The gazetted wilderness is globular in shape and roughly bounded in the north by rural lands in the Megalong, in the east by Lake Burragorang, in the south by the Oberon-Colong Stock Route (the road to Yerranderie) and in the west by Jenolan Caves, the Kanangra Walls Road and pine plantations.
Well-known features include the Wild Dog Mountains, Coxs River, Kowmung River, Blue Breaks, Gangerang Range, Kanangra Walls and Boyd Plateau.
The wilderness covers parts of Blue Mountains National Park and most of Kanangra-Boyd National Park.
The drainage network of the Coxs and Kowmung Rivers are still carving back into the Central Tablelands where they rise beyond the national parks.
The spectacular result is a maze of ravines and ridges, with numerous big waterfalls running off the edge of the Boyd Plateau (a resistant outlier of the tablelands).
Myles Dunphy and friends undertook several long expeditions in the early 1900s – adventures which prompted his activism for national parks.
A classic but strenuous trip for modern walkers is the 3-4 day traverse from Kanangra to Katoomba.
But long before bushwalkers appeared, and still, it is the homeland of Aboriginal people, particularly the Gundungurra, Dharawal and Wiradjuri. The area contains many sites of rock art and other evidence.
An important Gundungurra creation story involves Mirrigan (tiger quoll) and Gurangatch (a rainbow serpent) battling it out and forming the landscape through the Wollondilly River, Coxs River and Jenolan Caves.
It is also far more diverse than Wollemi due to its altitude range and a great variety of geology, making it the most geo-diverse part of the Greater Blue Mountains World Heritage Area.
Rocks over much of the area are from the Lachlan Fold Belt which forms the Central Tablelands: folded and partly-metamorphosed sediments of Silurian and Devonian age, including several belts of cavernous limestone.
These basement rocks are intruded by Carboniferous-age granites in parts of the Boyd Plateau and upper Kowmung.
Basalt lava remnants occur on the Boyd Plateau and on the landmark of Mount Colong, while pyroclastics and other volcanics form the Bindook Highlands and Yerranderie Peak.
Horizontal layers of Permian-age Sydney Basin sediments survive on plateau areas like Kanangra Walls, Ti-Willa, Wild Dog Mountains and Bindook Highlands.
The vegetation is similarly rich, but mostly comprised of a diversity of dry eucalypt forests and woodlands.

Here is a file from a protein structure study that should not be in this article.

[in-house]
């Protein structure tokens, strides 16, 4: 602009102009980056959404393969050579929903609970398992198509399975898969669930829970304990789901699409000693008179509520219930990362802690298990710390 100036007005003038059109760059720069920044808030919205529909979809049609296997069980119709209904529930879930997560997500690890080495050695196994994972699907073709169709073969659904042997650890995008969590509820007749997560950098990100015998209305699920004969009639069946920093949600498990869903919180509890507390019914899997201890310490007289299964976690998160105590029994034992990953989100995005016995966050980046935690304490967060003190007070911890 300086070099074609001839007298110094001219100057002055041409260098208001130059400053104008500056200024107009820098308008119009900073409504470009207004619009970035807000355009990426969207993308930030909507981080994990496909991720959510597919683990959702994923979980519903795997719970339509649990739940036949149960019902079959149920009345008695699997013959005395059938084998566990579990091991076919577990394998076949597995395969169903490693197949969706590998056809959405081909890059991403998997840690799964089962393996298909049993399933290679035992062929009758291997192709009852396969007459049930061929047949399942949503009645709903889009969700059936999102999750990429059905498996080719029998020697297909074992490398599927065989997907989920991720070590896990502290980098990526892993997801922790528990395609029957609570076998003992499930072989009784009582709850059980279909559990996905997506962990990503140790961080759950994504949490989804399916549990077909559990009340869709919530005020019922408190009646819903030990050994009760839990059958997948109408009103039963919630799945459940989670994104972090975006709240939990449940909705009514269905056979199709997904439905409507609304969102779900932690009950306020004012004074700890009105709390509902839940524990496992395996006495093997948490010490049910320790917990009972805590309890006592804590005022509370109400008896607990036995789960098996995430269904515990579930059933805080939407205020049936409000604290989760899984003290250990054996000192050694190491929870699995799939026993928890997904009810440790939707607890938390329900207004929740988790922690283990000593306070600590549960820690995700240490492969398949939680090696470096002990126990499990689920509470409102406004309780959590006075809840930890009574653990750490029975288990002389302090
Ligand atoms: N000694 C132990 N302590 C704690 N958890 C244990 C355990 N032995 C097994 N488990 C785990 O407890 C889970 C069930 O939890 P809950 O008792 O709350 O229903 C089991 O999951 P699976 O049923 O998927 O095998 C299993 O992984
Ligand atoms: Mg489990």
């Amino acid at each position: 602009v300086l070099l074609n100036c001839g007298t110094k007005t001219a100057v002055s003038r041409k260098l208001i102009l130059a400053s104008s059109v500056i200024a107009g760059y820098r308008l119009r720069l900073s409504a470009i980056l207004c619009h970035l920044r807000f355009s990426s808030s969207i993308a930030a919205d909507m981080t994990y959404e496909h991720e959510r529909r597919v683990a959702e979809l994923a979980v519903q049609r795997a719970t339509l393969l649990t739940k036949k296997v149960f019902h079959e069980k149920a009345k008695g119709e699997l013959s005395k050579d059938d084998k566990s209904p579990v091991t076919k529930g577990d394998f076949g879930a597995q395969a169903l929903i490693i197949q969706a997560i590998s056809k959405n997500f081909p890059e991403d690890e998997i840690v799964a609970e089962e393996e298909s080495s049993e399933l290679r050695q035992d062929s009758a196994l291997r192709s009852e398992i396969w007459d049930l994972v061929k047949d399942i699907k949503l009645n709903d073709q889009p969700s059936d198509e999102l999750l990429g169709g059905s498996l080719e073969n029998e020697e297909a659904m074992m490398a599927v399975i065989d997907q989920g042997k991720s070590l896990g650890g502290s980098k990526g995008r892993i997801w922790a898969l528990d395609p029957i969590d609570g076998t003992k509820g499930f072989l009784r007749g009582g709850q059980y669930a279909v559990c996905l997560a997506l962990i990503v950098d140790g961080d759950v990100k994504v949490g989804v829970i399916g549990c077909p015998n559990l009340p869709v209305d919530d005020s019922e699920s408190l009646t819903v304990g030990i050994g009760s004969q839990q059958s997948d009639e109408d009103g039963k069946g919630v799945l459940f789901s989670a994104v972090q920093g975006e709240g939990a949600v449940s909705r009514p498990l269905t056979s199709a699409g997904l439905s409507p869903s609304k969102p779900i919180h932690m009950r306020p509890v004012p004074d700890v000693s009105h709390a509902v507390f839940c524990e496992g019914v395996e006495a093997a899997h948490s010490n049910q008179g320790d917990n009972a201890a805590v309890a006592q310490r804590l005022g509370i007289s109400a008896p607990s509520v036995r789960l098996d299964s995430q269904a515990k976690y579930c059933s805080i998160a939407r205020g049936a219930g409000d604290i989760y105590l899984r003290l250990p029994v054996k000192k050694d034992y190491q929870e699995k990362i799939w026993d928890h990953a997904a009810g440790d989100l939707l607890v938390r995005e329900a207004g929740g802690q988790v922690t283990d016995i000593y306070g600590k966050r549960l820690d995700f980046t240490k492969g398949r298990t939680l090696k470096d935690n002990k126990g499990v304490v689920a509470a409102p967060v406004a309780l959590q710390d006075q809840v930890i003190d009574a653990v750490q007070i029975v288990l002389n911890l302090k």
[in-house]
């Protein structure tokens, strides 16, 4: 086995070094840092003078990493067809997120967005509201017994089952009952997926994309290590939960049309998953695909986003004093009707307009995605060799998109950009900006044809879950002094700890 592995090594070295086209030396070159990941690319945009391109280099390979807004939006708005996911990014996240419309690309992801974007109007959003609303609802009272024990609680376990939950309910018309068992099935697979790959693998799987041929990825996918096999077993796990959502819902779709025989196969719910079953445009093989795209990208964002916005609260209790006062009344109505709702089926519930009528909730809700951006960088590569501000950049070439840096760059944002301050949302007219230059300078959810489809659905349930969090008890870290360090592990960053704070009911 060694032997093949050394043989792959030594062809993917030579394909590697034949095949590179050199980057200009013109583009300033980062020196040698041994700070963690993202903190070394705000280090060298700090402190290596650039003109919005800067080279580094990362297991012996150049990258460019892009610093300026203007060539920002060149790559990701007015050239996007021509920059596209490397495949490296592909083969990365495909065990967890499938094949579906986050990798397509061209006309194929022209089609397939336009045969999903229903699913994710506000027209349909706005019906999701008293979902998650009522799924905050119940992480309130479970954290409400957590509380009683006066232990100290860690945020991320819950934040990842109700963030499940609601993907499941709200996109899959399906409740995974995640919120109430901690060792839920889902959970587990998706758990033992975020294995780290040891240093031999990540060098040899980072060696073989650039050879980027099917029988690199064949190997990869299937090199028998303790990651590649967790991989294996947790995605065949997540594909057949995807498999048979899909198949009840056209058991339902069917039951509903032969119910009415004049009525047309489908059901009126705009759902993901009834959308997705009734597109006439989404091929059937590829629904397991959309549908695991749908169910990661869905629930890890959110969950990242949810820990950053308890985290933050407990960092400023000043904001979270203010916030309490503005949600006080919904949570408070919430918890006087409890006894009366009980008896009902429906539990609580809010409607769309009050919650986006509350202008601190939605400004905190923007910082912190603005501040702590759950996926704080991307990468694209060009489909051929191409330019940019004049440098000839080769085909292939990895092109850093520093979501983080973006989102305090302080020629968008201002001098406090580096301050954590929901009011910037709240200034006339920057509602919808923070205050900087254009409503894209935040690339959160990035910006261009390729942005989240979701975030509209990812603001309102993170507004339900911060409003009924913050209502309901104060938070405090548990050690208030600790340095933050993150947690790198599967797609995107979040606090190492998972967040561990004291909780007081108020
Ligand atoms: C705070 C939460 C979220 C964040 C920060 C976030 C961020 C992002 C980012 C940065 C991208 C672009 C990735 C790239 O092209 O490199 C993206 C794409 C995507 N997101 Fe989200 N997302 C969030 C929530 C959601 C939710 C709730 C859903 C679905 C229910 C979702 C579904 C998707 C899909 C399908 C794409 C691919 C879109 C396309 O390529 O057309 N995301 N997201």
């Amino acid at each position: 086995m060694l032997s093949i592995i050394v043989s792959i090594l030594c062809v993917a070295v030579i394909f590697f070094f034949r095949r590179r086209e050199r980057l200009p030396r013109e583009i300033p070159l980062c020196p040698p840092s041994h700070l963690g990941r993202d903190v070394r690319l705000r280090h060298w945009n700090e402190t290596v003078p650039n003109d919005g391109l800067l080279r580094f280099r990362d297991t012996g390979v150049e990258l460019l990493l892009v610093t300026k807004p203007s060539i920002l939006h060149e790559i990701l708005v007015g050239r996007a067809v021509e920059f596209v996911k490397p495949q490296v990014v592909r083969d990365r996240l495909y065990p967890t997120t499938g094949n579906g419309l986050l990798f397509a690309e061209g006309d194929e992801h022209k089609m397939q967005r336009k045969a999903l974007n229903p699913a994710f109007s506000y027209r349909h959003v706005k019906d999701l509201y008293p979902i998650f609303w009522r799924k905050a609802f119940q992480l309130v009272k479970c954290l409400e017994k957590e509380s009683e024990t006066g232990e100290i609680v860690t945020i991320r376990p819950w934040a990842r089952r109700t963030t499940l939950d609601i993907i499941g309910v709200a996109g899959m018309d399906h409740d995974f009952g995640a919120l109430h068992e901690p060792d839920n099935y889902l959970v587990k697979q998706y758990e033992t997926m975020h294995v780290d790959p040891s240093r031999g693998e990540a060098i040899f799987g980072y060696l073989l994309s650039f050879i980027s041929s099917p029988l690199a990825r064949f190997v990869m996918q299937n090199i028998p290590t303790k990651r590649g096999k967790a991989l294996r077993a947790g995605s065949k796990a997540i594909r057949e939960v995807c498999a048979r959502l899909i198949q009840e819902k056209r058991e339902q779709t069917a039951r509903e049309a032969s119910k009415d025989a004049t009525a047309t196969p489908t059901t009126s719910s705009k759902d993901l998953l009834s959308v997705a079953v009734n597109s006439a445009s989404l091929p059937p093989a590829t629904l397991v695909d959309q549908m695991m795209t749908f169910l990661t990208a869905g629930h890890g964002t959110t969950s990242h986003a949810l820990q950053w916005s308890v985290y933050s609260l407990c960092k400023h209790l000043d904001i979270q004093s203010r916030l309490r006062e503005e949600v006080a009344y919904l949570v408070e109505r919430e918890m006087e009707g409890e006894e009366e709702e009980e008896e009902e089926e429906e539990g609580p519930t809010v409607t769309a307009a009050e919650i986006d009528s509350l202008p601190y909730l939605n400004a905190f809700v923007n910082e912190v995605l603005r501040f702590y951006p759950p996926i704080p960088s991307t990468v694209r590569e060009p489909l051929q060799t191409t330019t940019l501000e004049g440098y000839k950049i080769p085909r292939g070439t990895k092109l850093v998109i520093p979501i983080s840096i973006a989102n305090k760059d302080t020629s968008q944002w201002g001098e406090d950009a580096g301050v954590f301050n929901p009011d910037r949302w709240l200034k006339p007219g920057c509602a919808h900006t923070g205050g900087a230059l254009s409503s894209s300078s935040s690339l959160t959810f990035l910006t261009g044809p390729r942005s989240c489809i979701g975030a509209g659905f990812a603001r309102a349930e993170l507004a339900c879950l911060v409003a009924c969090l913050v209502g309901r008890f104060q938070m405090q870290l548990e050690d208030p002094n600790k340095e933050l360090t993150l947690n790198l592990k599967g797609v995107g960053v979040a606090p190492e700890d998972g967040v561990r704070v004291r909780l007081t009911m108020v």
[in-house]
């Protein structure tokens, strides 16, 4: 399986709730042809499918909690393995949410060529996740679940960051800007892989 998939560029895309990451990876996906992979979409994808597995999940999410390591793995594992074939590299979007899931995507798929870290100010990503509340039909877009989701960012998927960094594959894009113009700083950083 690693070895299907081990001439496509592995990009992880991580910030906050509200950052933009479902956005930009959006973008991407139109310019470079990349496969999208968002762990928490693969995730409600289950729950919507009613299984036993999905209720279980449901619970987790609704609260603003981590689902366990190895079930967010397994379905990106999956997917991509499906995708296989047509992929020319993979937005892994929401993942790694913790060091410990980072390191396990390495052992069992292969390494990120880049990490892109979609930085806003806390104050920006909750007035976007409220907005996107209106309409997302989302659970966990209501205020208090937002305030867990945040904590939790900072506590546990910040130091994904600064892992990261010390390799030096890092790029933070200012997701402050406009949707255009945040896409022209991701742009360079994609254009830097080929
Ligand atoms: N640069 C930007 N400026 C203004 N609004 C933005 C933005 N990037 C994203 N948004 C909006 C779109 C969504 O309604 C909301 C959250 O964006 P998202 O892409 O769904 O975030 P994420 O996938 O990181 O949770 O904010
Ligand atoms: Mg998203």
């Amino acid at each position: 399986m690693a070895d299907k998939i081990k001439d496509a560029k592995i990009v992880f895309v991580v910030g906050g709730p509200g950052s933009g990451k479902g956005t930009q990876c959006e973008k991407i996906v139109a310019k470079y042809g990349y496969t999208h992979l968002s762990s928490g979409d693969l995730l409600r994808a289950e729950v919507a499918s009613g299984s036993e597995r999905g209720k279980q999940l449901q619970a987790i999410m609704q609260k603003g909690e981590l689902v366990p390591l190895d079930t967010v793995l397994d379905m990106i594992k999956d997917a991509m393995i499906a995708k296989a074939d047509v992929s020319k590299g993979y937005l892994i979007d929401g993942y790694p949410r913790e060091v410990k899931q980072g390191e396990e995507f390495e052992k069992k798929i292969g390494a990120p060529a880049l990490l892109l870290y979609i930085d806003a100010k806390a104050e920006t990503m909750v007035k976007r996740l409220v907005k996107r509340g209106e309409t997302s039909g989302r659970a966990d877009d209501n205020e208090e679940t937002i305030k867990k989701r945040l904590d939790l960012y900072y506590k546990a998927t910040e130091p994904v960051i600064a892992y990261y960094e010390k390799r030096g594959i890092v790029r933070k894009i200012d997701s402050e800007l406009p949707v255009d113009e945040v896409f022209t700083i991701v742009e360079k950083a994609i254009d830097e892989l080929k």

Heathlands, swamps, rainforests, riverine gallery forests, mallee and wet sclerophyll forests occupy smaller areas.
Plant communities of note include subtropical rainforests with Red Cedar (Toona ciliata), deep in the valleys, magnificent wet heaths on the impeded-drainage flats of Kanangra Tops and thickets of a rare, blue-leaved wattle (Acacia clunies-rossiae) on the slopes of the Kowmung gorge.
Relatively pure dingoes still roam the country, but sadly Brush-tailed Rock-wallabies only recently disappeared from their last local stand at Church Creek Caves (captive breeding is re-establishing a colony at Jenolan Caves, on the edge of the wilderness).
Historically, much of the area was used for rough grazing, with a stock route traversing Boyd Plateau, Kanangra Tops and Gingra Range to the Burragorang Valley.
Eucalypts were selectively logged on the Boyd Plateau and cedars in the gorges.
Small-scale mining occurred on the fringes at Yerranderie and Mount Werong.
It was the damming of the Warragamba River and flooding of the Burragorang Valley in the 1960s that ultimately ‘closed off’ the area from the east and allowed it to revert to protected catchment (Sydney’s most important) and wilderness.
A 1960s plan to mine limestone near Colong Caves was fended off in one of Australia’s seminal conservation campaigns. In the midst of a wide public campaign, activists bought shares in the mining company and disrupted shareholder meetings as far away as London.
Then the Forestry Commission wanted to clear-fell much of the superb forests of the Boyd Plateau and plant introduced pines.
This too was stopped – but the same fate befell large areas west of the upper Kowmung.
An improved spillway was built instead, but the flooding plan was revived by the NSW Government in 2016 and remains an active threat as we enter 2018.
It is instructive in these days of trying to convert everything into cash, to wander amongst the trees of the Boyd Plateau and ponder what might have been…or still could be.
But best of all is the sublime view from Kanangra Walls, which takes in so much of the diversity of this most accessible wilderness.